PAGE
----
Seven to join Lawrence Athletic Hall of Fame

APPLETON, Wis. -- Seven former Lawrence University greats will be inducted into the college's Intercollegiate Athletic Hall of Fame in October.

Four women and three men make up the class that spans five decades. The class begins with basketball and track star Dick Schultz from the class of 1967, football standout Al Zagzebski '78 and football star Jeff Kinziger '96 round out the group of three men. The four women are all from the 2000s, basketball standout Beth Pollnow '02, soccer and track and field star Sarah Slivinski '03, cross country and track standout Valerie Curtis '03 and softball star Becca Reason '06.

The group will be inducted in a ceremony at the Warch Campus Center on Oct. 5. They join a group that includes 130 former athletes, coaches and staff and two teams, 1967 and 1981 football squads. 

Dick Schultz, class of 1967

Dick Schultz was a standout on both the court and the track for the Vikings and set records that still stand today. Schultz was an All-Midwest Conference basketball player and a league champion in track and field.

A native of Milwaukee, Wis., the 5-foot-11 Schultz finished second in career scoring for the Lawrence basketball team as he compiled 1,088 points in three seasons (freshmen weren't eligible back then).

Schultz, who shot 46.3 percent from the floor and averaged 4.7 rebounds per game, finished second with a 16.5-point career scoring average. That scoring average still ranks fourth on Lawrence's career list. Schultz had his best scoring season in 1965-66 when he finished with 413 points and averaged 18.8 points per game.

Schultz, who earned all-conference honors for the 1966-67 season, put together the greatest scoring game in Lawrence history. Schultz scored a school-record 45 points in a 120-86 victory over Grinnell College at Alexander Gymnasium on March 11, 1967. Schultz topped the previous record of 41 points set by fellow Hall of Famer Joel Ungrodt '63, and his mark stood until 2005. He also set records for field goals made (21) and attempted (34) in a game, and those records still stand.

Schultz starred in the jumps and sprints for the Lawrence track team and picked up a pair of Midwest Conference titles despite missing the 1966 season due to injury.

Schultz won the long jump with a school-record distance of 23 feet, 1.5 inches at the 1965 Midwest Conference Championships at Willard Field in Galesburg, Ill. He also grabbed second in the 100-yard dash and took fourth in the 220 at the 1965 championships. Schultz teamed with Rick Miller '64, Chuck Porter '67 and Ron Messmann '69 to win the league title in the mile relay at the 1967 Midwest Conference Championships at Whiting Field. Their time of 3:23.8 set Lawrence and Whiting Field records. Schultz also took second in the long jump and third in the triple jump at the same meet.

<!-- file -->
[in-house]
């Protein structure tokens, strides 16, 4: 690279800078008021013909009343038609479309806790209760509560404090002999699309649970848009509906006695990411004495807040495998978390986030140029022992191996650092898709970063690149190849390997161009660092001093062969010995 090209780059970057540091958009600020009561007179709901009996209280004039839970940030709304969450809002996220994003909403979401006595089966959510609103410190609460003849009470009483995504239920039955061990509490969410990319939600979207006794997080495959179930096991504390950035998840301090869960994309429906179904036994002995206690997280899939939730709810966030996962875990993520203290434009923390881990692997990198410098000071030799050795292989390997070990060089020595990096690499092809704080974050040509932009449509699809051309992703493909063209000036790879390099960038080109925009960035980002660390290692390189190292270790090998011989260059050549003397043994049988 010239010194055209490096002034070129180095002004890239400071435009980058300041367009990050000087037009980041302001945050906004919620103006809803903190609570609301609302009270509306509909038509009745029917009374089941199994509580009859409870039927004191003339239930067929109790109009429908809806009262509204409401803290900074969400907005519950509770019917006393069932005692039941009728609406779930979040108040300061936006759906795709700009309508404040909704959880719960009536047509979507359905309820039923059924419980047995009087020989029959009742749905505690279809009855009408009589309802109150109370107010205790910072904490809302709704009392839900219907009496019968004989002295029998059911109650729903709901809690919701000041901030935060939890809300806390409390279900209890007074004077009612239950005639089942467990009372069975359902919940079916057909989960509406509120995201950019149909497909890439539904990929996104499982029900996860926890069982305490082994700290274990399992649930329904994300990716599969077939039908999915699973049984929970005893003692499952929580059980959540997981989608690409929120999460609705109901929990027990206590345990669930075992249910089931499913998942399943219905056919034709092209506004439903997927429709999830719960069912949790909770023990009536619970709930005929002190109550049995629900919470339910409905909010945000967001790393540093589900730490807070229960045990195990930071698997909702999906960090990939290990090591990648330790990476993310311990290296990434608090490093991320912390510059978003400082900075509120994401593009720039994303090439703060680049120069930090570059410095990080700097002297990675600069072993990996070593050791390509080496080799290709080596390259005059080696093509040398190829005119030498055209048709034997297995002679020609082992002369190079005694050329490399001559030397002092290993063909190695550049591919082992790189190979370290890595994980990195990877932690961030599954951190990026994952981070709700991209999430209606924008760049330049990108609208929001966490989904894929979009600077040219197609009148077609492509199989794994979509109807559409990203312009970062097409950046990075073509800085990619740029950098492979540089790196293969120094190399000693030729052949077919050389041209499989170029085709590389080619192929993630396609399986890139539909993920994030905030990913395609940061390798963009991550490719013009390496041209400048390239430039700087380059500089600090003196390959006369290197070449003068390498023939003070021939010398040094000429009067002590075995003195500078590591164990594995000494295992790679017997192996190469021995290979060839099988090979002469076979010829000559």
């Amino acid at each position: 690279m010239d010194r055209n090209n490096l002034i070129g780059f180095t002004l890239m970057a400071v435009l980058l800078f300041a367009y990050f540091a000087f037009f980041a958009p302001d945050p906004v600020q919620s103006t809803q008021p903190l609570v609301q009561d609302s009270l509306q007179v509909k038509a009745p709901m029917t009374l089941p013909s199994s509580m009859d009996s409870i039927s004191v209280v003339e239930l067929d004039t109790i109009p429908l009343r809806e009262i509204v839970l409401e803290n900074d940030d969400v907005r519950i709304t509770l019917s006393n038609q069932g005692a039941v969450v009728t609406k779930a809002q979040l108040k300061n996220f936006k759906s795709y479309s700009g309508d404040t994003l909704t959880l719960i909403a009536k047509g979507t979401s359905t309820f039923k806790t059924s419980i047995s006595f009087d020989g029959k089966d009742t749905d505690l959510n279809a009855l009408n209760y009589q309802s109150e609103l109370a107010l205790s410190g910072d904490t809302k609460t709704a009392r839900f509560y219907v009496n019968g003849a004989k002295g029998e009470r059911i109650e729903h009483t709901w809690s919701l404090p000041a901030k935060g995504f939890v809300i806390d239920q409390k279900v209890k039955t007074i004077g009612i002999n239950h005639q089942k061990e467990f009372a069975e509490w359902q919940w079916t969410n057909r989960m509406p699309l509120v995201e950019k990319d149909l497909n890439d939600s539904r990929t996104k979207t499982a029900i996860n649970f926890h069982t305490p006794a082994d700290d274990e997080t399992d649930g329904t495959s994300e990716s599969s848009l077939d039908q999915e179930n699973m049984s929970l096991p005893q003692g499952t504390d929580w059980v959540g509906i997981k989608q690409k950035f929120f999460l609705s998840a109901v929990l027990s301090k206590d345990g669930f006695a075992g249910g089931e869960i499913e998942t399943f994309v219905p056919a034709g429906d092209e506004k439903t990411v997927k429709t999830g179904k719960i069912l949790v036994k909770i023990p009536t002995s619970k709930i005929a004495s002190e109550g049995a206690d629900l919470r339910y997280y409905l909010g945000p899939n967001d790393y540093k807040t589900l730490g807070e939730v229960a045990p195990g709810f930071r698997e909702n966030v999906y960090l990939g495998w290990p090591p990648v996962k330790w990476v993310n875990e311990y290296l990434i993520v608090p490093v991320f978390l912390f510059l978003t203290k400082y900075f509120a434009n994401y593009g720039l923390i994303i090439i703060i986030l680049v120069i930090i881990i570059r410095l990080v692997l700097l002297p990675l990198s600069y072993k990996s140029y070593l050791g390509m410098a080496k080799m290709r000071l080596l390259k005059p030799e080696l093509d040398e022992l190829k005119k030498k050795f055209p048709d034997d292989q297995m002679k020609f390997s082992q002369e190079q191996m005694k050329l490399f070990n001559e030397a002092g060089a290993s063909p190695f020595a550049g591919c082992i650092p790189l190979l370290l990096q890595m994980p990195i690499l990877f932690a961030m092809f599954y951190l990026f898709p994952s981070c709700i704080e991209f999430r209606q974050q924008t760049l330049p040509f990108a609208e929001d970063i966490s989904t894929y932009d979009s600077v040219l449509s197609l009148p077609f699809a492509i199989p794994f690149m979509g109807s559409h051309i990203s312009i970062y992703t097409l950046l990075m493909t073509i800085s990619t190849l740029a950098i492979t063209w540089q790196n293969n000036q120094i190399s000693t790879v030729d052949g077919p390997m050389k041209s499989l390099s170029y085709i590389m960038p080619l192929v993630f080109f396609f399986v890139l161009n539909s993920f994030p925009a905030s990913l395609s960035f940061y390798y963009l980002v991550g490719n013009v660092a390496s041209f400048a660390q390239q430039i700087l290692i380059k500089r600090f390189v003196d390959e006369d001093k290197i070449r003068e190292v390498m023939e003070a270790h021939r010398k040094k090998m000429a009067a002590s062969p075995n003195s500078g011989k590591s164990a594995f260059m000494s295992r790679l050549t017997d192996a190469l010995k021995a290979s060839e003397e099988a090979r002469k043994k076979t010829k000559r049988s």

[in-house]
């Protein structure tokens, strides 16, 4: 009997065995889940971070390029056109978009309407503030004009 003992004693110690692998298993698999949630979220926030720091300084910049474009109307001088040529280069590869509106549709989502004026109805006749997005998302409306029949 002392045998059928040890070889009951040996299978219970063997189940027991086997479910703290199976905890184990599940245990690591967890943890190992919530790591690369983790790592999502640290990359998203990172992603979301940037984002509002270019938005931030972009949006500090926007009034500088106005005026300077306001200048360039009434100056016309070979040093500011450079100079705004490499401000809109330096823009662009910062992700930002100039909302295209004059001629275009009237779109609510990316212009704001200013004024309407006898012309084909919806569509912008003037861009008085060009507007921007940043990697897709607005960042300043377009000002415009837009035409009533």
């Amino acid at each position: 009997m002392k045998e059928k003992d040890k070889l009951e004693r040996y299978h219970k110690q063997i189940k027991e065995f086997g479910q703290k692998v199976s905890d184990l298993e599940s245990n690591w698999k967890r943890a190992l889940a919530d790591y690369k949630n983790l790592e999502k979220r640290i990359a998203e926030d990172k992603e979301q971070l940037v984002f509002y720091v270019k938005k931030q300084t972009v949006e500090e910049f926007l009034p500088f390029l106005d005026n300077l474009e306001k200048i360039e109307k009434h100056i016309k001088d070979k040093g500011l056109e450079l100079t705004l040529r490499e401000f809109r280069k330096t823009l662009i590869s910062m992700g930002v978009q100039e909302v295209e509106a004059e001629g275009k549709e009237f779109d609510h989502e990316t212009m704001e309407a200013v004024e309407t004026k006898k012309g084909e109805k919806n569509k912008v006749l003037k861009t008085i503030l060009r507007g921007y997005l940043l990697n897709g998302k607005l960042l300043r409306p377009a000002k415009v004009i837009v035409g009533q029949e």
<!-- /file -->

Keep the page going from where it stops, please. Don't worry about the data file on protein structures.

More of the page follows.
Schultz earned a bachelor's degree in psychology and education from Lawrence and has a master's degree in counseling psychology from the University of Arizona. Schultz, who served in the United States Army, spent more than four decades working as a rehabilitation counselor, as the director of education centers for the Department of Defense and in higher education.

Schultz and his wife, Kate, live in Las Cruces, N.M. They have have one child, Nicola, and three grandchildren.

Al Zagzebski, class of 1978

Al Zagzebski was a defensive linchpin for Lawrence football and earned three All-Midwest Conference honors.

A Neenah, Wis., native, Zagzebski was a three-time first-team All-Midwest Conference selection at defensive tackle. Zagzebski earned all-conference honors in 1974, 1975 and 1976, and during that three-year stretch, Lawrence put together a record of 22-5 and captured the 1975 Midwest Conference championship.

Zagzebski, who was orginally set to attend Yale University before deciding to stay closer to home, was set to play on the offensive line for the Vikings, but legendary coach Ron Roberts switched him to defense. That proved to be a stellar coaching move because Zagzebski averaged nearly 10 tackles per game in 1974 as Lawrence put together a 7-2 record and finished second in the conference.

The 6-foot-3, 245-pound Zagzebski picked up 59 tackles the following season as the Lawrence defense led the Vikings to their first league championship since 1967. The Vikings went 8-1, posted one shutout and had three games in which the opponents were held to less than 10 points. The Vikings allowed just 11 points per game, and Zagzebski picked up another all-conference accolade.

Zagzebski earned his third consecutive all-conference selection in 1976 after averaging nine tackles per game, collecting nine sacks, forcing four fumbles and recovering three fumbles. The Lawrence defense posted two shutouts and allowed only 12.8 points per game. The Vikings had another great season as Lawrence went 7-2 and finished second in the conference's East Division.